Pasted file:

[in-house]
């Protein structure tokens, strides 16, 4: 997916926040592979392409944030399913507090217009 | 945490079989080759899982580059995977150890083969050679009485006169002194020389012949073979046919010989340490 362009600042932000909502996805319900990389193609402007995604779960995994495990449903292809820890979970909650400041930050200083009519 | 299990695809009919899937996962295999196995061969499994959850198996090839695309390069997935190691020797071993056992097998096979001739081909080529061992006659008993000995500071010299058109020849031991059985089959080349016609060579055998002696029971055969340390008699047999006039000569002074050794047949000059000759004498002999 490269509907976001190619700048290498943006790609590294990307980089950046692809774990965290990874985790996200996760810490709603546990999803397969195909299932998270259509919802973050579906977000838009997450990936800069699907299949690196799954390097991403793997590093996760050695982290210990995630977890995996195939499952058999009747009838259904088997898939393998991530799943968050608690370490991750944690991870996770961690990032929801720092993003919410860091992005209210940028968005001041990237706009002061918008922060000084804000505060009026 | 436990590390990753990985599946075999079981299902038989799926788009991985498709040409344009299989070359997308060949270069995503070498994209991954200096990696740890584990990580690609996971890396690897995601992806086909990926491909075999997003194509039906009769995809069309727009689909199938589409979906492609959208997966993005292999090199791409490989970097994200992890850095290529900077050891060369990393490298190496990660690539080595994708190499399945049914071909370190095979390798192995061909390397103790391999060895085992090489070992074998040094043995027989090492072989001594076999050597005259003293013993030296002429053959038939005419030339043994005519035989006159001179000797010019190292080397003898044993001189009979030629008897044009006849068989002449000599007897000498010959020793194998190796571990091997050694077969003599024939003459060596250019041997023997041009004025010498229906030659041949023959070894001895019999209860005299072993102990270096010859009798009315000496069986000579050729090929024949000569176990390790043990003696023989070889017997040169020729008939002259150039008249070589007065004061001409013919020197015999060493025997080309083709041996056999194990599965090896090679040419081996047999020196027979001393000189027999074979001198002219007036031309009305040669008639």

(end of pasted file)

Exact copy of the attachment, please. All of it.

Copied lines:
[in-house]
């Protein structure tokens, strides 16, 4: 997916926040592979392409944030399913507090217009 | 945490079989080759899982580059995977150890083969050679009485006169002194020389012949073979046919010989340490 362009600042932000909502996805319900990389193609402007995604779960995994495990449903292809820890979970909650400041930050200083009519 | 299990695809009919899937996962295999196995061969499994959850198996090839695309390069997935190691020797071993056992097998096979001739081909080529061992006659008993000995500071010299058109020849031991059985089959080349016609060579055998002696029971055969340390008699047999006039000569002074050794047949000059000759004498002999 490269509907976001190619700048290498943006790609590294990307980089950046692809774990965290990874985790996200996760810490709603546990999803397969195909299932998270259509919802973050579906977000838009997450990936800069699907299949690196799954390097991403793997590093996760050695982290210990995630977890995996195939499952058999009747009838259904088997898939393998991530799943968050608690370490991750944690991870996770961690990032929801720092993003919410860091992005209210940028968005001041990237706009002061918008922060000084804000505060009026 | 436990590390990753990985599946075999079981299902038989799926788009991985498709040409344009299989070359997308060949270069995503070498994209991954200096990696740890584990990580690609996971890396690897995601992806086909990926491909075999997003194509039906009769995809069309727009689909199938589409979906492609959208997966993005292999090199791409490989970097994200992890850095290529900077050891060369990393490298190496990660690539080595994708190499399945049914071909370190095979390798192995061909390397103790391999060895085992090489070992074998040094043995027989090492072989001594076999050597005259003293013993030296002429053959038939005419030339043994005519035989006159001179000797010019190292080397003898044993001189009979030629008897044009006849068989002449000599007897000498010959020793194998190796571990091997050694077969003599024939003459060596250019041997023997041009004025010498229906030659041949023959070894001895019999209860005299072993102990270096010859009798009315000496069986000579050729090929024949000569176990390790043990003696023989070889017997040169020729008939002259150039008249070589007065004061001409013919020197015999060493025997080309083709041996056999194990599965090896090679040419081996047999020196027979001393000189027999074979001198002219007036031309009305040669008639």